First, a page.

Off 22, Dow remains high

The Ticker

March 12, 1992|By Julius Westheimer

Slipping 22 points yesterday, the Dow Jones industrial average closed at 3,208.63, now 82 points below its peak but 575 points above its Jan. 1, 1991, level.

AND NOW WHERE? "Our four primary indicators allow for additional 1992 progress, with Dow Jones 3,300-3,500 reasonable six- to nine-month targets. Downside limited." (Bob Brinker's Marketimer) . . . . "I'm about 70 years old and I say the bull market will continue to climb its 'wall of worries' until long-awaited evidence of recovery appears. Then we'll have the worst bear market since the early 1980s. History shows that the rosier things look, the sharper and longer the plunge ahead will be." (Market Action, George Wineriter). . . . "We're early in the decline, seeing slow erosion which has more to go. We've seen this year's upside. Buy five-year, 7 percent Treasuries." (Michael Metz on "Wall $treet Week with Louis Rukeyser.")

LOOKING AHEAD: Continuing our publication of "Wall $treet Week" top stock pickers' 1992 selections, we list those of 1991 runner-up Harvey Eisen, whose stocks were ahead 81 percent last year: Chubb, Digital Equipment, Eastman Kodak, Egghead Software, Itel, McDonald's, Neiman Marcus, Primerica. This year, Mr. Eisen's stocks are ahead 7.8 percent.

BALTIMORE BEAT: T. Rowe Price Associates is listed under "Biggest 50 Investment Advisers" in Financial World, March 17. The firm's "stocks only" total return (gain plus income) last year stood at 39 percent, 60 percent for three years . . . . Legg Mason's Gerald Scheinker (486-8010) will mail a strong buy recommendation on Telefonos de Mexico ("stock continues to be undervalued") . . . . Call Smith Barney's Rick Faby (494-1853) for Emerging Growth Stock Monthly, including a comment on new issues and their recent high activity level . . . . Annuity specialist Linda Schwab and I will discuss annuities and answer questions on WBAL Radio (phone 467-WBAL) Saturday, 8-9 a.m.

RECESSION UPDATE: Carl Hecht, CEO of U.S. Tag & Label Co. in Baltimore, told me, "Business was awful in midwinter, and we don't see much recovery. There's a slight pickup in labels but in our tag business -- a real economic barometer for 'Rust Belt America' -- we're just not getting it. Tags really reflect the economy -- inventory control tags, furniture, appliances, and so on.". . . Professor Harvey Solow, Harvard Nobel economist, said on "The McNeil-Lehrer NewsHour," "Recession will end eventually by itself, but to hasten recovery we need massive federal aid to state and local governments for public works. Also, the Fed must drop interest rates farther. Inflation is no problem now."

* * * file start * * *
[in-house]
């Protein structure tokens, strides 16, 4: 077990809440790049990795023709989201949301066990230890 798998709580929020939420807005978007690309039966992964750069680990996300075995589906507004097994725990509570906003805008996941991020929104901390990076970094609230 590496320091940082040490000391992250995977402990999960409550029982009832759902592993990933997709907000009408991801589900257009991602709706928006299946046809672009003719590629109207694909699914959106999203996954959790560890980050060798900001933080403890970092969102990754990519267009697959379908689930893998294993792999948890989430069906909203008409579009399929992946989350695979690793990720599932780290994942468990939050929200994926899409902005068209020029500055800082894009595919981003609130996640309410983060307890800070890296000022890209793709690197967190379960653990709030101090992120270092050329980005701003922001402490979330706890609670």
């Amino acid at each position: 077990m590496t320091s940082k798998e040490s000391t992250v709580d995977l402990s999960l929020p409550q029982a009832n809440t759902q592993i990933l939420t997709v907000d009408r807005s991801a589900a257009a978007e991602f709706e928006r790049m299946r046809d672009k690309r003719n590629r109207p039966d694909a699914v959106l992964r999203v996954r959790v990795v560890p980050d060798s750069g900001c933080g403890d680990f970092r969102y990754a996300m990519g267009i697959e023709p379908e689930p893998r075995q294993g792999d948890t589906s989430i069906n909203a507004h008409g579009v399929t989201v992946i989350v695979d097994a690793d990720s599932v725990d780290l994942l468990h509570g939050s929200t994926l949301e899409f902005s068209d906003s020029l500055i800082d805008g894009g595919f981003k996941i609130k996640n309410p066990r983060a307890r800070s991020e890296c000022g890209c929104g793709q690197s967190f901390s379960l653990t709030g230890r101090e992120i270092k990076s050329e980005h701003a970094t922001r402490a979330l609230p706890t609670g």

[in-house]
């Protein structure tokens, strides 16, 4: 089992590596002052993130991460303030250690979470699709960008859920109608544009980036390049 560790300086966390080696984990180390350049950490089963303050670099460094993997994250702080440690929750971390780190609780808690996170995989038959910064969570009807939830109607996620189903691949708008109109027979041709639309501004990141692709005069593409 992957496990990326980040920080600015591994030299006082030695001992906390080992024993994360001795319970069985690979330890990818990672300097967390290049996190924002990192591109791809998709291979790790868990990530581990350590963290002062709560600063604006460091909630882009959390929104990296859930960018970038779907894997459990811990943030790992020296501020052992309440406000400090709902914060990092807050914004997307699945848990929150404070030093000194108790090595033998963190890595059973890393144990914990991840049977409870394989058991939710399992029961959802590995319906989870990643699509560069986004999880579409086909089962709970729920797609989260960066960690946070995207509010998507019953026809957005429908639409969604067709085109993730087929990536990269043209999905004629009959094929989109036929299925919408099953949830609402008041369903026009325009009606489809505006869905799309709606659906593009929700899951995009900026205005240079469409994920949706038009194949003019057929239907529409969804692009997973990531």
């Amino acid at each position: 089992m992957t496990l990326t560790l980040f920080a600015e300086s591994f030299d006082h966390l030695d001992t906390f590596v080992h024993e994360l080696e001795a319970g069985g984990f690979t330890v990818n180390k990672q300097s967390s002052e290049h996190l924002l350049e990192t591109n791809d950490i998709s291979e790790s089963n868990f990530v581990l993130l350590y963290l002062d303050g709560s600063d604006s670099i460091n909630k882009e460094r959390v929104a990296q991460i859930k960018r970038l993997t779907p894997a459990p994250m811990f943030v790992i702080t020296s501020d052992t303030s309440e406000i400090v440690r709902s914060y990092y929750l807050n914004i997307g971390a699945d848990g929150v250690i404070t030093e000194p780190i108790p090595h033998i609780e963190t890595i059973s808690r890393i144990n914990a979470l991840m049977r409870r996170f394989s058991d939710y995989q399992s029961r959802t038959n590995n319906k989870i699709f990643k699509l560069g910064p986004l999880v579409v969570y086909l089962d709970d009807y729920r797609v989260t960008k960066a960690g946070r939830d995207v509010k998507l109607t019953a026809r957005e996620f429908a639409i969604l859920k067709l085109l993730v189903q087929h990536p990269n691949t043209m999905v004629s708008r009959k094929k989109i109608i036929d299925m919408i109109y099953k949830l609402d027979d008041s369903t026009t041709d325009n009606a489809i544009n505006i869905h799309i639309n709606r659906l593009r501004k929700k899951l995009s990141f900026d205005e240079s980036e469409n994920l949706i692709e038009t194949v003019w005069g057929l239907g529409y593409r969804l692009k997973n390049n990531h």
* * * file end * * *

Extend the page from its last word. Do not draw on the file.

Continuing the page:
NOTES & QUOTES: Suggestion to parents: Take your children to work one day, if practical, and let them see how you earn your living. . . . The March 6 Kiplinger Letter says that homes are still in a buyer's market, that defense spending will be reduced more than President Bush wants, that direct marketers (Avon, Amway, etc.) will prosper this year and that business and pleasure travel will remain flat. . . . "If you had invested $10,000 in U.S. stocks one year ago, you would now have $11,530, in foreign stocks $10,091, in Treasury bonds $11,260, in gold $9,344." (Business Week). . . . "Mutual fund market is soaring as falling interest rates drive people into stocks and bonds." (Mutual fund ad) My question: What happens when interest rates begin to rise? Will we see this movie played backward? . . . . "Value Line, Too Lean, Too Mean?" is fascinating reading in Business Week, March 16. ("Anyone who signs out for the day before 5 p.m. or fakes arrival or departure time is subject to discharge.")

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